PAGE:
This oscillation between infatuation and unease is at the heart of what makes the column. Like all good ideas, he robbed it from someone else and made it his own.

“When I first read The Secret Agent column in the Financial Times, I knew straight away that it would be great to have a footballer version of it. It was brilliant stuff he had in it.

‘Premium property’
“He was a high value real estate agent in London selling premium property and just some of the insider nuggets he had were amazing to read. Stuff about these Arabs coming over with enormous entourages, a very specific sort of mews he had to find with £10m to go and find it. It really appealed to me.”

Thus, the little details that he couldn’t rightly include if his face stared out from atop the page are his strongest suit. Like the time he lent £20,000 to a friend playing for a team who just got relegated because he couldn’t meet his mortgage payments. Or the poisonous battle he had with one chairman whose club was going under and who wanted the players to defer their wage packets while the club sorted out its financial problems.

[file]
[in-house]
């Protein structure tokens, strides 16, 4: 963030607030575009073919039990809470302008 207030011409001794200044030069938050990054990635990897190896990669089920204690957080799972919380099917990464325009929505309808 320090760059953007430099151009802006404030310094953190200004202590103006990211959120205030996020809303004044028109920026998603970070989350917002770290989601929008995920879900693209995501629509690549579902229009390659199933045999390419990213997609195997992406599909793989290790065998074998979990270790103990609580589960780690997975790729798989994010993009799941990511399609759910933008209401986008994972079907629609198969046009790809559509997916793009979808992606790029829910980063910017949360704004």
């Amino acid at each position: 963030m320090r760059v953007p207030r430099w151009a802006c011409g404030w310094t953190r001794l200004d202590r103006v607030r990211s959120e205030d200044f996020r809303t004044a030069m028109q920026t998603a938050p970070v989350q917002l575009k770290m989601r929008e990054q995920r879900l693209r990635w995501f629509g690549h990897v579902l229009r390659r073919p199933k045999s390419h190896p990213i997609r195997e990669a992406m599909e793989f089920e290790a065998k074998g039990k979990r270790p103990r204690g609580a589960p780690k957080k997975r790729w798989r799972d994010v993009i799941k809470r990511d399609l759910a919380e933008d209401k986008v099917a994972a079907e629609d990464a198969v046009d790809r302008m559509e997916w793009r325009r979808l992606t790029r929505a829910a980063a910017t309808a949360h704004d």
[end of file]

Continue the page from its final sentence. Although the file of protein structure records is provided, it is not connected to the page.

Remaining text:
When he started, he presumed his identity would leak out eventually. If and when it did, the idea was to find some punditry work off the back of it. Now, though, he reckons that there are a handful of lawsuits waiting for him if he ever admits to being behind the column.